Mobile App Developers Win College's Third Imagineering Competition
By Mark Dwortzan
Downtyme, an app that makes it easier for college students and other overscheduled people to get together offline, won the $2,500 first prize at the College of Engineering's third annual Imagineering Competition. The team includes Timothy Chong (BME/CE'16), Luke Sorenson (CE/EE'16), John Moore (CE'16), Nick Sorenson (SMG'14) and Barron Roth (CE'16) (not pictured here).
Incorporating more than 25,000 lines of code, the Downtyme app displays friends on your screen in order of proximity and closeness of relationship to you.
The second prize winner, Konstantinos Oikonomopoulos (ME'14), received $1,500 for his project, , "Hexapteron - A Six Degree of Freedom, Parallel, Semi-Decoupled Robotic Manipulator."
Adrian Tanner (ME'15) (left) and Rhonda Silva (BME'15) (middle) won the $1,000 third place prize for their entry, "LickDat," a device that monitors how frequently a laboratory mouse sucks on a water bottle containing a sweet, addictive, liquid food sample. Here Associate Professor Daniel Cole (ME) (right) puts LickDat to the test by lightly touching the straw at the end of the water bottle.
Downtyme, an app that makes it easier for college students and other overscheduled people to get together offline, won the $2,500 first prize at the College of Engineering’s third annual Imagineering Competition.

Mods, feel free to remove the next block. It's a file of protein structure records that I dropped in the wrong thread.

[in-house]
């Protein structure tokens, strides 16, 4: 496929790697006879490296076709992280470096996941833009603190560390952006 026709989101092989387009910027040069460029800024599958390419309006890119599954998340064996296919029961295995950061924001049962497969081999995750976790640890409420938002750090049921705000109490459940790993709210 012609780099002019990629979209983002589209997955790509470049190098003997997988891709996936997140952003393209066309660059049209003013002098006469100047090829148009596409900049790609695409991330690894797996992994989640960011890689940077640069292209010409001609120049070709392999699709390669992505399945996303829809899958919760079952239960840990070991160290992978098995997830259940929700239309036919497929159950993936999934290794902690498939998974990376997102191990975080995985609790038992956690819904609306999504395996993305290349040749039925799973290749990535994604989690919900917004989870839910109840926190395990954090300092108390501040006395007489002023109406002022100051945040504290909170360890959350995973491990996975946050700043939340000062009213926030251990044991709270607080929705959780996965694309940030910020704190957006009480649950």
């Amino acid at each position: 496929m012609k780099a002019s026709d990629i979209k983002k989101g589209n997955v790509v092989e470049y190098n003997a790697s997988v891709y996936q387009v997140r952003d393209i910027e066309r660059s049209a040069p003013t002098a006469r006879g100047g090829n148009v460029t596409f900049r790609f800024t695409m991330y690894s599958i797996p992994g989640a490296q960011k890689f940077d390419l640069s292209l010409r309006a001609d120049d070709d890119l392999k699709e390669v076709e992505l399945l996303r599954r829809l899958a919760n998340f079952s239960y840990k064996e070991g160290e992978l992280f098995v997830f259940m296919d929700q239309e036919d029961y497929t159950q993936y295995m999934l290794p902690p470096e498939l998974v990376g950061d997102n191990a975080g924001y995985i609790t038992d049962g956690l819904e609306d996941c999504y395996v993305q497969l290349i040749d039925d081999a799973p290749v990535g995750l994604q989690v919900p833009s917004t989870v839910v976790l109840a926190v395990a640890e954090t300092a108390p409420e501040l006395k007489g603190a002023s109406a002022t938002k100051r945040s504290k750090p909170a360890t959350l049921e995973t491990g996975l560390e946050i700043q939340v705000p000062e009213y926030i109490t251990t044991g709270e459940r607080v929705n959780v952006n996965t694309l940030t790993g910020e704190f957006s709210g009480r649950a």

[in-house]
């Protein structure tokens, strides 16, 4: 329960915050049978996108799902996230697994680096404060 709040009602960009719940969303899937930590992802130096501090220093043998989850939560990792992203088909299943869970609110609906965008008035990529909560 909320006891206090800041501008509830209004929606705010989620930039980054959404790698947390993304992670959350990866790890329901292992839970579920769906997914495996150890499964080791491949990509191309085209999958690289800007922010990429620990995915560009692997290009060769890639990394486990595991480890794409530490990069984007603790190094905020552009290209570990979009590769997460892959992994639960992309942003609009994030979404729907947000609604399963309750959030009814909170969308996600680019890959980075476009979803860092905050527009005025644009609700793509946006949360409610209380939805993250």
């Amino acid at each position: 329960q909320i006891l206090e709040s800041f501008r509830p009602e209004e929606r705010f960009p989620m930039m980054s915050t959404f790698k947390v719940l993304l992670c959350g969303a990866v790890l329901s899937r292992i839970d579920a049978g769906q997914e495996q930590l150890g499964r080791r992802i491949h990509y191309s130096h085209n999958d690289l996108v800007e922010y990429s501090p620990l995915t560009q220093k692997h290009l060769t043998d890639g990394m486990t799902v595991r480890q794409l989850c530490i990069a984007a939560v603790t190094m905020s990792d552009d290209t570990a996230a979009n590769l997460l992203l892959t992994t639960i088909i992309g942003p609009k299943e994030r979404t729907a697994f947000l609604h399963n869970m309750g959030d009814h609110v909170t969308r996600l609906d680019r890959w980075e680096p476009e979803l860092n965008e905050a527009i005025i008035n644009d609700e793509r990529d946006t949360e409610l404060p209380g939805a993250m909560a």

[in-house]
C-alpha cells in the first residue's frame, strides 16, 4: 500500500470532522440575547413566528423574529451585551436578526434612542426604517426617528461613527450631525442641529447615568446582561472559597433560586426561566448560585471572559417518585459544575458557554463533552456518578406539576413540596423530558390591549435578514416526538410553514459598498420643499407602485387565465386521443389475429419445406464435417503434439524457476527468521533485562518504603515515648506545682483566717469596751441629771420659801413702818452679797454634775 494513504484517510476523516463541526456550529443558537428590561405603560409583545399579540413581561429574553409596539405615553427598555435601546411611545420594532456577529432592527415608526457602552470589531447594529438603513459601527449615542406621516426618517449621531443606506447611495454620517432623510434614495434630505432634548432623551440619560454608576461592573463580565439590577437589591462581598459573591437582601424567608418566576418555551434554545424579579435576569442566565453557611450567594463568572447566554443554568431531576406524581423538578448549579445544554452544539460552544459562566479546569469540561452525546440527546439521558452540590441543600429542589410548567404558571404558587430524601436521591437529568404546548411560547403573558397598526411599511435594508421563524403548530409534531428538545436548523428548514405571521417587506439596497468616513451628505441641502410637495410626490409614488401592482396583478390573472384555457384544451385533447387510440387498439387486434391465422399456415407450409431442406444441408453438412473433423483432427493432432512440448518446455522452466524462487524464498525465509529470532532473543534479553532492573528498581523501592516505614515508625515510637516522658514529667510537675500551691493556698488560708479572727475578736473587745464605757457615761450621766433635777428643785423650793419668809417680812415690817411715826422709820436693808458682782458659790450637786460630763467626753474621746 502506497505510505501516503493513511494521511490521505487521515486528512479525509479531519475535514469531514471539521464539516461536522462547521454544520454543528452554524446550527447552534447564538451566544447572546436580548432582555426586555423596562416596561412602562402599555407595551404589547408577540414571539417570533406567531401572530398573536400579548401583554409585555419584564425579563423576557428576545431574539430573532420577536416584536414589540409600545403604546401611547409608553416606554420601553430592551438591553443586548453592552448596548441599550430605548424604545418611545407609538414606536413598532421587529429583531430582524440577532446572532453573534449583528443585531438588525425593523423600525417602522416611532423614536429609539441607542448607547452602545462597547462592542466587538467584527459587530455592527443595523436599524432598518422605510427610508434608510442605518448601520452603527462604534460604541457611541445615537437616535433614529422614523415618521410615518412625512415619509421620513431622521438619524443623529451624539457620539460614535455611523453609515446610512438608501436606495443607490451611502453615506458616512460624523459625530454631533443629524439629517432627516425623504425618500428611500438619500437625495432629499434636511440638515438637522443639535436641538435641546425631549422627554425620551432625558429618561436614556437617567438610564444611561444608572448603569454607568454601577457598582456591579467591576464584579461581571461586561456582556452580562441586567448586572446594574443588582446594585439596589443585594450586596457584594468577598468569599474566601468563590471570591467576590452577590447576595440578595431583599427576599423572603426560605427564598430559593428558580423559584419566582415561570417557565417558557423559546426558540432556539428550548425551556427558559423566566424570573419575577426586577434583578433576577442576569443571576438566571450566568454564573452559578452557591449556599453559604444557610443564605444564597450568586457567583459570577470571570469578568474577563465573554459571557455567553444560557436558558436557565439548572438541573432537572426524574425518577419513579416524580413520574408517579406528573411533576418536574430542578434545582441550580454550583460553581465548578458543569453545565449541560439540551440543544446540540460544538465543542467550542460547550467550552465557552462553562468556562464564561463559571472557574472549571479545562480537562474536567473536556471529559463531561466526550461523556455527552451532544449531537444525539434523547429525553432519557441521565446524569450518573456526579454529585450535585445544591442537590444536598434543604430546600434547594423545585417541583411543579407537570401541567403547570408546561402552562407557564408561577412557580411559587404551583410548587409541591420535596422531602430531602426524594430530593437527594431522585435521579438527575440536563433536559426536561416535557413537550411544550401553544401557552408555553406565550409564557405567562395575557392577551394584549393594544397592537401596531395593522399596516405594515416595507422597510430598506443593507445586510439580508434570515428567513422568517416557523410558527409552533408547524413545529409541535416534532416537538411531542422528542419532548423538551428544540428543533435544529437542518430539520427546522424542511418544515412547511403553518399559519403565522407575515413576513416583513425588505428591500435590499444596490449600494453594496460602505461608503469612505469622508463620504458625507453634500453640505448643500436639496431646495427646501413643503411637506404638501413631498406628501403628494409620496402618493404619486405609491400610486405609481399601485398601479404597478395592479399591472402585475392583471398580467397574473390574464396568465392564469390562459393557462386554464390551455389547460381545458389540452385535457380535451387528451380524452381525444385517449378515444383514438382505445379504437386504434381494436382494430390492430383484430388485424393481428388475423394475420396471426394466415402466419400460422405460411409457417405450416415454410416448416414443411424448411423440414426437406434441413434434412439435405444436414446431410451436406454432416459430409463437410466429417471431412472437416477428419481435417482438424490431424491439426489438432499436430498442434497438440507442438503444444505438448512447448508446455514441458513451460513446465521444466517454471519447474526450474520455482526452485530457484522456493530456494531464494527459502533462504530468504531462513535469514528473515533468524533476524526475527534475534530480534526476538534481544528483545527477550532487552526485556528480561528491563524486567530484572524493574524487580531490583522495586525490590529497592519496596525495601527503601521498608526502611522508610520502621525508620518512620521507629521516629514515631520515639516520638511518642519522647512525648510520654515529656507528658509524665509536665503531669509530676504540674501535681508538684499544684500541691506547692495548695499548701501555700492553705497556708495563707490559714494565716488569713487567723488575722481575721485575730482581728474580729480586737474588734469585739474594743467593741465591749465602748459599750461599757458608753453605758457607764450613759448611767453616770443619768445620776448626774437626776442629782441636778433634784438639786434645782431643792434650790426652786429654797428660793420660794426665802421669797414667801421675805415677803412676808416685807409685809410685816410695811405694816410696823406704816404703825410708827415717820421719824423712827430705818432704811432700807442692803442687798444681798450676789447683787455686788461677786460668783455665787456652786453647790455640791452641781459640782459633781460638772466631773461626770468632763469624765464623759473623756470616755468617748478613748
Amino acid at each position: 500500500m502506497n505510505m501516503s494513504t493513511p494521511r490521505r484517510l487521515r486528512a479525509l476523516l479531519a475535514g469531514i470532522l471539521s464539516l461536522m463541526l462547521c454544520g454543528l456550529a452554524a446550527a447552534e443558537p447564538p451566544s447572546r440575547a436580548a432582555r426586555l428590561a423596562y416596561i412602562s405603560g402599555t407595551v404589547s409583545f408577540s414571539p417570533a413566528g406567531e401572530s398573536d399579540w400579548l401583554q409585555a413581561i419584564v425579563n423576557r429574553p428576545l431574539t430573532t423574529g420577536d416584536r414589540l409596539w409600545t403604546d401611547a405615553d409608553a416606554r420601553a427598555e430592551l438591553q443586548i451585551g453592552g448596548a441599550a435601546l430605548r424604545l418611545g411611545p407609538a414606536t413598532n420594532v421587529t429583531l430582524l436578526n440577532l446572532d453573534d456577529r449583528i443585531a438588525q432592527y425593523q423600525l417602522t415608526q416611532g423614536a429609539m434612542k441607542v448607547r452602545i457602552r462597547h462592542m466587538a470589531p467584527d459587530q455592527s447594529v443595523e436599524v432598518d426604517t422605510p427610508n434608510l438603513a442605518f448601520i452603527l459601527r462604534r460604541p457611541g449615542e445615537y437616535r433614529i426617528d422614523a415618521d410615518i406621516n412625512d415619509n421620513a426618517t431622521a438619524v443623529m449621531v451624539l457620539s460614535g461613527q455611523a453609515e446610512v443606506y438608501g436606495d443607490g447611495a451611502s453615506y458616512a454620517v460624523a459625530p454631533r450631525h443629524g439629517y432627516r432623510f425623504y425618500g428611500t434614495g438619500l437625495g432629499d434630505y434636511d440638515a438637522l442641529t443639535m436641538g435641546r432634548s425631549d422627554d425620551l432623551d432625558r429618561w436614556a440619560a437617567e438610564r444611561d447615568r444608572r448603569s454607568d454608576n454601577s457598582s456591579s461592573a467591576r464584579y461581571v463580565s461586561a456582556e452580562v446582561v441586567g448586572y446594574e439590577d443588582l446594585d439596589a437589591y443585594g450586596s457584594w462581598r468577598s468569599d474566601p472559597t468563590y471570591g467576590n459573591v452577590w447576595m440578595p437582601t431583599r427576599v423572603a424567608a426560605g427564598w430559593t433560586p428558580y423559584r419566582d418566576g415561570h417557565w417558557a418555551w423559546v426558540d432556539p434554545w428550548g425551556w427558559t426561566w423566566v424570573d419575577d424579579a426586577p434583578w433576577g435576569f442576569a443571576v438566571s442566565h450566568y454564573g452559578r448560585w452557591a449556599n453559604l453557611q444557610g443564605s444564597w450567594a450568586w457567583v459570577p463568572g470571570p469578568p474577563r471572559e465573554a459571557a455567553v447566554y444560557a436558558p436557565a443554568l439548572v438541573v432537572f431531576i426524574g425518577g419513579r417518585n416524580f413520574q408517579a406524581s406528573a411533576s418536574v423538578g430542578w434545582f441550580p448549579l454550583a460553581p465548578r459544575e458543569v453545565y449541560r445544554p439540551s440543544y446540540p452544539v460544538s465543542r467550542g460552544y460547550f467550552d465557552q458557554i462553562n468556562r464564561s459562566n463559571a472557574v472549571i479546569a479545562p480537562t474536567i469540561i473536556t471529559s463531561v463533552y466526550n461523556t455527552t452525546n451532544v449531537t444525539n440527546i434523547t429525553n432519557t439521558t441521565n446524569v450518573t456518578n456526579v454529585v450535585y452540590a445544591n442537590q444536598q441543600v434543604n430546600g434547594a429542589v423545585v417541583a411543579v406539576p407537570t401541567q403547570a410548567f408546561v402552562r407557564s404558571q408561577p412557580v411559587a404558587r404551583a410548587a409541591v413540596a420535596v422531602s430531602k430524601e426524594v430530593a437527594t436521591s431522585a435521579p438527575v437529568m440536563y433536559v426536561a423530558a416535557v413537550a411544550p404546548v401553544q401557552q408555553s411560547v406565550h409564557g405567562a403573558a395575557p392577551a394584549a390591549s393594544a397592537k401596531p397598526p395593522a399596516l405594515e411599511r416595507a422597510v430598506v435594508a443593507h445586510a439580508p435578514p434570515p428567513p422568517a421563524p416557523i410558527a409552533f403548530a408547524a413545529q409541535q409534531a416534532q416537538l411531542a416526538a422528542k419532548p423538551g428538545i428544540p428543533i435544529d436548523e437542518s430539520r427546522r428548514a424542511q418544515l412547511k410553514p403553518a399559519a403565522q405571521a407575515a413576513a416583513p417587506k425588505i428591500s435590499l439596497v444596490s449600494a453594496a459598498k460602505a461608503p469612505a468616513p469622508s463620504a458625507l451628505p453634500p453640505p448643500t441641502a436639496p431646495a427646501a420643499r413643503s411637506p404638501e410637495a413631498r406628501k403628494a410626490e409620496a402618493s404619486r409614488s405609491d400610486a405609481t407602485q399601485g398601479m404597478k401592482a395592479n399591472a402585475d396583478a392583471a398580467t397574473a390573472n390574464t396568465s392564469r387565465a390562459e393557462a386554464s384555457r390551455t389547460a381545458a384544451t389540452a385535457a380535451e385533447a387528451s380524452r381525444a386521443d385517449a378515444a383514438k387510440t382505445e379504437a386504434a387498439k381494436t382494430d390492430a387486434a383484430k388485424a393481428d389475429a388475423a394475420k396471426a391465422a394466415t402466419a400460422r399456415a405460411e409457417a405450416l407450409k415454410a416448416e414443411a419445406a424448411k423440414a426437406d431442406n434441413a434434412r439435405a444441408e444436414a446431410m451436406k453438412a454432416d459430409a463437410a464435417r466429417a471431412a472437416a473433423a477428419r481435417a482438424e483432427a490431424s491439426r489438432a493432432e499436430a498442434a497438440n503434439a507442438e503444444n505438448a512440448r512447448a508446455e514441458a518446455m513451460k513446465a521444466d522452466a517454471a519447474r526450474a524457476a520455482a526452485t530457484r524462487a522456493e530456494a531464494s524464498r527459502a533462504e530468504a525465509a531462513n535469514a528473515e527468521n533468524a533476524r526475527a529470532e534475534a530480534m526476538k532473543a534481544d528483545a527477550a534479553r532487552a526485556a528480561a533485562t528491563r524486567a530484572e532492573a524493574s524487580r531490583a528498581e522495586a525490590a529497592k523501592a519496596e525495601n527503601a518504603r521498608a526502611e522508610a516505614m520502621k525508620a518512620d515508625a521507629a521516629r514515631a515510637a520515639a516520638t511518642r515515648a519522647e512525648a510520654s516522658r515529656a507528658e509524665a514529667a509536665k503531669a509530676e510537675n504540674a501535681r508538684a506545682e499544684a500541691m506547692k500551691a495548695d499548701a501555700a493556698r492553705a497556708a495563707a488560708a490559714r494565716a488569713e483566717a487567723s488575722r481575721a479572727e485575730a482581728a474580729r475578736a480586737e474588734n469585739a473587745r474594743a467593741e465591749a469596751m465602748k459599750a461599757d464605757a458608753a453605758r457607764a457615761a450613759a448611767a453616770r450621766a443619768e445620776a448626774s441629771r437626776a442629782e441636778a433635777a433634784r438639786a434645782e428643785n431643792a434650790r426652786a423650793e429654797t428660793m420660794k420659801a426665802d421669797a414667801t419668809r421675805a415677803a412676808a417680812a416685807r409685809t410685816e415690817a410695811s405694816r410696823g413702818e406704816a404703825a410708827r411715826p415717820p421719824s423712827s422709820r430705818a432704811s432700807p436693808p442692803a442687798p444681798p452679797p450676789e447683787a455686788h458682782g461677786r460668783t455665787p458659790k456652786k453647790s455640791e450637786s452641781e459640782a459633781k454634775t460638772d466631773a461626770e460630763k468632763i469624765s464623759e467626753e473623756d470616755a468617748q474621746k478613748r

Held April 17-18 at Ingalls Engineering Resource Center, the competition fielded entries from nine undergraduate engineering students or student teams that applied their creativity and entrepreneurial skills to build working prototypes of technologies aimed at improving the quality of life. Developed in the Singh Imagineering Lab and other on-campus facilities, this year’s projects ranged from a lab-crafted electric guitar to a stairway safety monitor for senior citizens.
Competitors described, demonstrated and defended their work before a panel of four judges—Associate Dean for Administration Richard Lally; Associate Dean for Educational Initiatives/Professor Thomas Little (ECE, SE); Jonathan Rosen, the College of Engineering’s director of Innovation Programs; and Associate Professor Daniel Cole (ME). The judges assessed each project for originality, ingenuity and creativity; quality of design and prototype; functionality; and potential to positively impact society.